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Transitional Justice Mechanisms in Sierra Leone
Sierra Leone is emerging from more than ten years of conflict marked by intense and cruel violence against civilians, corruption, a struggle for control over the diamond mines, the recruitment of child soldiers and the cross-border involvement of forces from Liberia. The civil war left the country in physical and economic ruin. More than 75,000 are believed to have been killed, and the number of persons raped, mutilated, or tortured is much higher still. The war captured international headlines over a prevalent policy of forced amputations, which were carried out even on very young children. In July 1999, the government of Sierra Leone and the leadership of the main rebel group, the Revolutionary United Front (RUF), signed a peace agreement in Lomé, Togo. The peace accords included an unconditional general amnesty for all parties to the war, which was strongly criticized by local and international human rights groups and others.

Truth and Reconciliation Commission (TRC)

In the Lomé Peace Agreement, the government and RUF also agreed to establish a Truth and Reconciliation Commission (TRC). The mandate of the TRC is to create an impartial historical record of human rights abuses as a result of a violent armed conflict, from the beginning of the

Interview with Bishop Humper, the TRC Chairperson
Interview with Bishop Humper, the TRC Chairperson
conflict in March of 1991, to the signing of the Lome Peace Agreement in 1999. The TRC is mandated to address impunity, respond to the needs of the victims, promote healing and reconciliation, and prevent a repetition of the violations. It is also to investigate and research key events, causes, patterns of abuse and violations, and identify the parties responsible. The TRC held individual and thematic public hearings, which included live testimonies from witnesses and victims, and took 9,500 statements nationwide on the events of the decade-long armed struggle. A final report on the TRC’s findings, including recommendations, is expected to be published at the end of June 2004.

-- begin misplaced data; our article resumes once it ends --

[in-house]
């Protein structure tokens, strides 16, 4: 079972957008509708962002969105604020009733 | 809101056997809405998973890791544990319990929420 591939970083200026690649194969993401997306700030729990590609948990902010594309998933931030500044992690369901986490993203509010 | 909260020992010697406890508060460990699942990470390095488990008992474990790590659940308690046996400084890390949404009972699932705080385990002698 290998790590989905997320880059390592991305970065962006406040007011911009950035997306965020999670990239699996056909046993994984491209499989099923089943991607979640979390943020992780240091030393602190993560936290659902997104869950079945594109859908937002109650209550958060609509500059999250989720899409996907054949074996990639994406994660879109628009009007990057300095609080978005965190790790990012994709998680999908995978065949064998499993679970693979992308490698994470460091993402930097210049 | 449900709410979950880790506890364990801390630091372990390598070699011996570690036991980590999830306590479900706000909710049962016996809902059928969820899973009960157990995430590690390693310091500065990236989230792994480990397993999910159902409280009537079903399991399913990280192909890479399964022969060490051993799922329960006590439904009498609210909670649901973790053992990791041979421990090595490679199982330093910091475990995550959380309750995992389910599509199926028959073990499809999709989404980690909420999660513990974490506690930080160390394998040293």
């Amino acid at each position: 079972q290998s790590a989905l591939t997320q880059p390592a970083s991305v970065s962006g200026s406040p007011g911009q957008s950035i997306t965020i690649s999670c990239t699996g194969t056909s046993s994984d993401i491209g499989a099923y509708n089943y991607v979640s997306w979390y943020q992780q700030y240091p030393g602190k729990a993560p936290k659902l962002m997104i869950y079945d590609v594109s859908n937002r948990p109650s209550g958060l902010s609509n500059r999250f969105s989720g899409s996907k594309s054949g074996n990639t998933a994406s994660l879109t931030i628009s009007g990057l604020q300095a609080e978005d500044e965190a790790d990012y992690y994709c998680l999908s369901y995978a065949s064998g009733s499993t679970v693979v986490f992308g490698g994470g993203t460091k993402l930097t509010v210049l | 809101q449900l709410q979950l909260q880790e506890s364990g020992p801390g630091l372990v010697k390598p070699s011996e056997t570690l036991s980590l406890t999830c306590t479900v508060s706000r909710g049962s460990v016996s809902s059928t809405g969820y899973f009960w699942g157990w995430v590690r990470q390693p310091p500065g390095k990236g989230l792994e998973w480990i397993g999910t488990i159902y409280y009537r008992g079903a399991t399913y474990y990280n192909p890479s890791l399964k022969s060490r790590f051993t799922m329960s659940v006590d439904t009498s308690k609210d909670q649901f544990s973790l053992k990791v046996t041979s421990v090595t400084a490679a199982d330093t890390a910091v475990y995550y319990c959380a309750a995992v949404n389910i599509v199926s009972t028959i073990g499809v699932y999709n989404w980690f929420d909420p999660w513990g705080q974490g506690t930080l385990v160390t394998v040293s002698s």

Special Court for Sierra Leone (SCSL)

In August 2000, in response to a request from Sierra Leone President Kabbah, the UN Security Council passed Resolution 1315 (PDF, 3 pages) mandating the creation of the Special Court for Sierra Leone (Special Court) to prosecute "those persons who bear the greatest responsibility for the commission of violations of international humanitarian law." On January 16, 2002, after over a year of negotiations, the U.N. and the government of Sierra Leone

The Special Court of Sierra Leone
The Special Court of Sierra Leone
signed an agreement that created the legal framework for the Special Court, an independent court using both international and Sierra Leonean law, judges, and prosecutors. The court is based in Freetown and will prosecute persons bearing "the greatest responsibility" for serious violations of international humanitarian law and certain crimes under national law perpetrated between 30 November 1996 and 1999. On 19 April 2002, U.N. Secretary-General Kofi Annan appointed a senior attorney of the United States Department of Defense, David Crane, as the Special Court chief prosecutor, and Robin Vincent (United Kingdom) as registrar. The Special Court will operate until December 2005 and has a proposed budget of U.S.$56.8 million. A management committee (representing the major donor states of the United States, United Kingdom, Netherlands, and Canada, as well as Lesotho and Nigeria) has oversight over the functioning of the court.

Thirteen indictments were originally issued against members of the RUF, AFRC and CDF. However, two indictments were withdrawn due to deaths of the accused. Of the remaining eleven indicted individuals, nine are in custody. Indictees Johnny Paul Koroma and former Liberian President Charles Taylor are not yet in the custody of the Special Court. Trials began on 3 June 2004.